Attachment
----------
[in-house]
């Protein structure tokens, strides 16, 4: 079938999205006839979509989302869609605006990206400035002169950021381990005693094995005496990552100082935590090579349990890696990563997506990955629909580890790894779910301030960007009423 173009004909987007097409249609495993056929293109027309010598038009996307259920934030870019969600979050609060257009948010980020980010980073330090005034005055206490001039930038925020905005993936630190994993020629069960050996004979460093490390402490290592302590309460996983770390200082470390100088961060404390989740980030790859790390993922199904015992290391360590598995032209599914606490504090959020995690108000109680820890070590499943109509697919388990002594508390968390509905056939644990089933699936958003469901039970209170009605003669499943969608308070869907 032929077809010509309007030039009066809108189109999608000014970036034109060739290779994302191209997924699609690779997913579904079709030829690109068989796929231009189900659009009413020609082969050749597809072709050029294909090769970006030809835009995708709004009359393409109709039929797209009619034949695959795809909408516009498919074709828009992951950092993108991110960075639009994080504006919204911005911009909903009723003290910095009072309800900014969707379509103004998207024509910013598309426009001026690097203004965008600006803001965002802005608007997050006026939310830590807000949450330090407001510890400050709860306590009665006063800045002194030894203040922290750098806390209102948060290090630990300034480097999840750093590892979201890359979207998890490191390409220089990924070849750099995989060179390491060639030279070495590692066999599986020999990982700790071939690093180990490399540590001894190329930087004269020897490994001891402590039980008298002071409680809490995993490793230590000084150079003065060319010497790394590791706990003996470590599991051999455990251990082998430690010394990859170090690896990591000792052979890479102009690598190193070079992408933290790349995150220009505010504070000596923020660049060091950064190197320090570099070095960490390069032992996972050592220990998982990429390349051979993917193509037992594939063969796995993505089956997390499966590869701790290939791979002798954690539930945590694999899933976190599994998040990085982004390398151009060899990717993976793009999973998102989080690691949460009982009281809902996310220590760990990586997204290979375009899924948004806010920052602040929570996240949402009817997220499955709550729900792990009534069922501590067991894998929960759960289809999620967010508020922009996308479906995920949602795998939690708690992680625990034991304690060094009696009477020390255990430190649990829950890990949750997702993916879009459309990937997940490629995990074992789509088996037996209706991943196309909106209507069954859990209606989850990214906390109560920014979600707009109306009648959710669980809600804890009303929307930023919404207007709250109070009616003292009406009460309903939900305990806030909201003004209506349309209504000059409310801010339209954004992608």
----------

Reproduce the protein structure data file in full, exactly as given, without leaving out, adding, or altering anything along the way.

[in-house]
């Protein structure tokens, strides 16, 4: 079938999205006839979509989302869609605006990206400035002169950021381990005693094995005496990552100082935590090579349990890696990563997506990955629909580890790894779910301030960007009423 173009004909987007097409249609495993056929293109027309010598038009996307259920934030870019969600979050609060257009948010980020980010980073330090005034005055206490001039930038925020905005993936630190994993020629069960050996004979460093490390402490290592302590309460996983770390200082470390100088961060404390989740980030790859790390993922199904015992290391360590598995032209599914606490504090959020995690108000109680820890070590499943109509697919388990002594508390968390509905056939644990089933699936958003469901039970209170009605003669499943969608308070869907 032929077809010509309007030039009066809108189109999608000014970036034109060739290779994302191209997924699609690779997913579904079709030829690109068989796929231009189900659009009413020609082969050749597809072709050029294909090769970006030809835009995708709004009359393409109709039929797209009619034949695959795809909408516009498919074709828009992951950092993108991110960075639009994080504006919204911005911009909903009723003290910095009072309800900014969707379509103004998207024509910013598309426009001026690097203004965008600006803001965002802005608007997050006026939310830590807000949450330090407001510890400050709860306590009665006063800045002194030894203040922290750098806390209102948060290090630990300034480097999840750093590892979201890359979207998890490191390409220089990924070849750099995989060179390491060639030279070495590692066999599986020999990982700790071939690093180990490399540590001894190329930087004269020897490994001891402590039980008298002071409680809490995993490793230590000084150079003065060319010497790394590791706990003996470590599991051999455990251990082998430690010394990859170090690896990591000792052979890479102009690598190193070079992408933290790349995150220009505010504070000596923020660049060091950064190197320090570099070095960490390069032992996972050592220990998982990429390349051979993917193509037992594939063969796995993505089956997390499966590869701790290939791979002798954690539930945590694999899933976190599994998040990085982004390398151009060899990717993976793009999973998102989080690691949460009982009281809902996310220590760990990586997204290979375009899924948004806010920052602040929570996240949402009817997220499955709550729900792990009534069922501590067991894998929960759960289809999620967010508020922009996308479906995920949602795998939690708690992680625990034991304690060094009696009477020390255990430190649990829950890990949750997702993916879009459309990937997940490629995990074992789509088996037996209706991943196309909106209507069954859990209606989850990214906390109560920014979600707009109306009648959710669980809600804890009303929307930023919404207007709250109070009616003292009406009460309903939900305990806030909201003004209506349309209504000059409310801010339209954004992608």